Pettigrove, G. (2007) Ambitions. Ethical Theory and Moral Practice, 10(1), pp. 53-68. (doi: 10.1007/s10677-006-9044-4)

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Ambition is a curiously neglected topic in ethics. It isn’t that philosophers have not discussed it. Plato, Aristotle, Seneca, Aquinas, Machiavelli, Harrington, Locke, Rousseau, Smith, Santayana and a number of others have discussed ambition. But it has seldom received more than a few paragraphs worth of analysis, in spite of the fact that ambition plays a central role in Western politics (one cannot be elected without it), and in spite of the fact that Machiavelli, Harrington, Locke and Rousseau each considered it to be among the greatest threats to political security. The aim of this paper is to provide a long overdue analysis of ambition. The first part of the paper explores what ambition is. The second seeks to answer the question, “Is ambition a virtue or a vice?”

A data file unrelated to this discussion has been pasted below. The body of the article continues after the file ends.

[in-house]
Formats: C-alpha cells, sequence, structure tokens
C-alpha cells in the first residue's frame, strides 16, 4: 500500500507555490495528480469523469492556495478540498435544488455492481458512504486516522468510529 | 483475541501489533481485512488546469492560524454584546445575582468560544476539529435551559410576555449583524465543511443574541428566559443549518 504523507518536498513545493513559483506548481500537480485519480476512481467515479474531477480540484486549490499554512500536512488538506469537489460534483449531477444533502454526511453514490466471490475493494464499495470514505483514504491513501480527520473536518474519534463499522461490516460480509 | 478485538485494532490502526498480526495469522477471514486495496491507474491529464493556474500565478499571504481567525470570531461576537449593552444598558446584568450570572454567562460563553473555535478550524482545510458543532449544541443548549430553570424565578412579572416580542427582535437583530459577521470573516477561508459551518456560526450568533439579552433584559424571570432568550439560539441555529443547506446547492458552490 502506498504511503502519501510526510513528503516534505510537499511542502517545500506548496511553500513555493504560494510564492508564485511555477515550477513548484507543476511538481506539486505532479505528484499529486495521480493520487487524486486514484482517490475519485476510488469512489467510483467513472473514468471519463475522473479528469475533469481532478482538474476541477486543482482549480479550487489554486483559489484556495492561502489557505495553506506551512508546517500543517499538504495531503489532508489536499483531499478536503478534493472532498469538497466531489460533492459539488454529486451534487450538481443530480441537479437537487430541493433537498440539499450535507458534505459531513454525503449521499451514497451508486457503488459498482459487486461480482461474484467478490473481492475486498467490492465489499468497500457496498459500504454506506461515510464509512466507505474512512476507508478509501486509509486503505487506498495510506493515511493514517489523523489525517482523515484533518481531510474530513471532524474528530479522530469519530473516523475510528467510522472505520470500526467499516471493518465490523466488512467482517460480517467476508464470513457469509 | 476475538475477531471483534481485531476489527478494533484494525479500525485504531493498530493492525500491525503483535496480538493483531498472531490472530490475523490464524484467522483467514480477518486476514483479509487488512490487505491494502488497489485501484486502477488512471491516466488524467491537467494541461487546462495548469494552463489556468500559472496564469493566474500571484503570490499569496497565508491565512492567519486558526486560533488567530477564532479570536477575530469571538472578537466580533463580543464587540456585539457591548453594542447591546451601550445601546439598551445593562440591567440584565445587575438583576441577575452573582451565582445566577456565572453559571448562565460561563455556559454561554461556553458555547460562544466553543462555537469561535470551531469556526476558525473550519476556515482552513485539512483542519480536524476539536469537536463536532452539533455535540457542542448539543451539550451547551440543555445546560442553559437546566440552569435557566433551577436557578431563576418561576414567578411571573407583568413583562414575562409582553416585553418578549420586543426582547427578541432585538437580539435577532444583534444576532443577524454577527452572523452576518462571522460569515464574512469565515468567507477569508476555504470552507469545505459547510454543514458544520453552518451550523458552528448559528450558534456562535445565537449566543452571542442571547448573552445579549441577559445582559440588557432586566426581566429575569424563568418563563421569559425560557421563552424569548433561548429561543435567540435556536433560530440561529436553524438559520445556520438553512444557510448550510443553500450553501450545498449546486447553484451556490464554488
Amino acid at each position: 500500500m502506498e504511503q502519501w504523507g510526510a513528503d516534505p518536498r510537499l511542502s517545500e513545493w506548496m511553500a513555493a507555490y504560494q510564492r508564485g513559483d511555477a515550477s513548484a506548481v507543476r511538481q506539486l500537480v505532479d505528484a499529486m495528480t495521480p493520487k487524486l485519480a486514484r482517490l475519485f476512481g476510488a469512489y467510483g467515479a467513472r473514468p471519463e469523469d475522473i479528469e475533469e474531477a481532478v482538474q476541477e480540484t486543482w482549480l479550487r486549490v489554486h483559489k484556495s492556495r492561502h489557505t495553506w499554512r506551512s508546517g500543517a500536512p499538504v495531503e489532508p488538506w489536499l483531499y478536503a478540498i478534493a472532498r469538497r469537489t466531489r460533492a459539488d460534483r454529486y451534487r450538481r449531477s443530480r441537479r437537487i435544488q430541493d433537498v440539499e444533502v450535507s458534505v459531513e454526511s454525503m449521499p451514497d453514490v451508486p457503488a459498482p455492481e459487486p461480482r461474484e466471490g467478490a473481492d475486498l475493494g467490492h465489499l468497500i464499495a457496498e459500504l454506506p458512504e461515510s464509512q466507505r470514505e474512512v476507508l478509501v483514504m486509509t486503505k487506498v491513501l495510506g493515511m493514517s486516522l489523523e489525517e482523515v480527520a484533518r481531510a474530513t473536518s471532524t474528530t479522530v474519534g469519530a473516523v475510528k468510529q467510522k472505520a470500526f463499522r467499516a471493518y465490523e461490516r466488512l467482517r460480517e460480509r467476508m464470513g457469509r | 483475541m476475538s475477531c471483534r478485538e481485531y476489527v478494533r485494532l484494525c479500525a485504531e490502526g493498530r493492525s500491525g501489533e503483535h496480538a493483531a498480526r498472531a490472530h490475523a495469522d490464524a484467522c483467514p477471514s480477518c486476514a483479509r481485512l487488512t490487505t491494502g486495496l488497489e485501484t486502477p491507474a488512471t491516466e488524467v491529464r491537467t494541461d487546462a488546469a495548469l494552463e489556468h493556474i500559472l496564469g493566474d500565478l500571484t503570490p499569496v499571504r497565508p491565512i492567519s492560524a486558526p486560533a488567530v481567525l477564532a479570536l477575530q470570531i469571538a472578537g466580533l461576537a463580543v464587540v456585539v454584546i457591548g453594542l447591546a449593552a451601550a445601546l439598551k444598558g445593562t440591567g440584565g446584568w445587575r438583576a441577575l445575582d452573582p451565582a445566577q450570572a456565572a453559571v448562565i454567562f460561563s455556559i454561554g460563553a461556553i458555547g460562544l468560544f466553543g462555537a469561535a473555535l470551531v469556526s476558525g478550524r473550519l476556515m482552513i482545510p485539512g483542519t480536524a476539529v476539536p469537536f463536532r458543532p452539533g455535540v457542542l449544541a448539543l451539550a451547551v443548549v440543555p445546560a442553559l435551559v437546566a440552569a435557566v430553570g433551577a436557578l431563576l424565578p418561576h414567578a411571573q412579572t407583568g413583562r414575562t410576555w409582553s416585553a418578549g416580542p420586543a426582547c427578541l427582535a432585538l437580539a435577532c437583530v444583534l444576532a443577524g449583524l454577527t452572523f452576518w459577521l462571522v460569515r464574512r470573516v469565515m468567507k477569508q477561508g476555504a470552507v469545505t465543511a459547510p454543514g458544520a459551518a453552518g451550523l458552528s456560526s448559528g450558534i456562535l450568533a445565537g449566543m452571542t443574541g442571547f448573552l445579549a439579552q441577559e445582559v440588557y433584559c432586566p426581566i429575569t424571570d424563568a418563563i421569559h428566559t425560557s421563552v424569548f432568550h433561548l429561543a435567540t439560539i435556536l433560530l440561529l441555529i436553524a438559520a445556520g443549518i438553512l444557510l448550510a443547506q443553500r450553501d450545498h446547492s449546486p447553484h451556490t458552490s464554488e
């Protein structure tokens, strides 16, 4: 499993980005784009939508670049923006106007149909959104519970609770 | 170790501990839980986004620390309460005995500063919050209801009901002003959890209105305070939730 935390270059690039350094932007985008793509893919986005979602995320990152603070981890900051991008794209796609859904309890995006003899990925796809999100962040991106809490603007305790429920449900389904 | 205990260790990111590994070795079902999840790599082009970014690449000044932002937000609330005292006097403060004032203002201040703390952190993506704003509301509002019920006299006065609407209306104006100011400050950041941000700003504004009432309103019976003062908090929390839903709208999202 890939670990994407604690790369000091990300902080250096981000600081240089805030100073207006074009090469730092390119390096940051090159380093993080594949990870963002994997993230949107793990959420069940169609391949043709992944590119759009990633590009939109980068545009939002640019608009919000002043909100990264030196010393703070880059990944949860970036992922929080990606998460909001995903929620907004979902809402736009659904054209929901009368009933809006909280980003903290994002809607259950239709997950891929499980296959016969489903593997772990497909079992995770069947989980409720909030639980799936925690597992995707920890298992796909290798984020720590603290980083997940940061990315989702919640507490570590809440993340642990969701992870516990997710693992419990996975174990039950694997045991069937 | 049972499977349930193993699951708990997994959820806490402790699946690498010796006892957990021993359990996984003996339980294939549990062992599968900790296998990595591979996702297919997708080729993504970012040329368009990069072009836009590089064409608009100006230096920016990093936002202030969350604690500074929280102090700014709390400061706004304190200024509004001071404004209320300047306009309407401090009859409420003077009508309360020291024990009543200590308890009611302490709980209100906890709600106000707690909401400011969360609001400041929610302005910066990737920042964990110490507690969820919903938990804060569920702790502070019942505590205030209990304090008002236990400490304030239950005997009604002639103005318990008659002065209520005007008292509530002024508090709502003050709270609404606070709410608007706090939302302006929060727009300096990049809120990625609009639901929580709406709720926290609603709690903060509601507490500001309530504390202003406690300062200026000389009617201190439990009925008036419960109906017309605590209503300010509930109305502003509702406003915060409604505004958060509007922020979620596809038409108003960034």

Item Type:Articles
Glasgow Author(s) Enlighten ID:Pettigrove, Professor Glen
Authors: Pettigrove, G.
College/School:College of Arts > School of Humanities > Philosophy
Journal Name:Ethical Theory and Moral Practice
ISSN (Online):1572-8447
Published Online:15 November 2006

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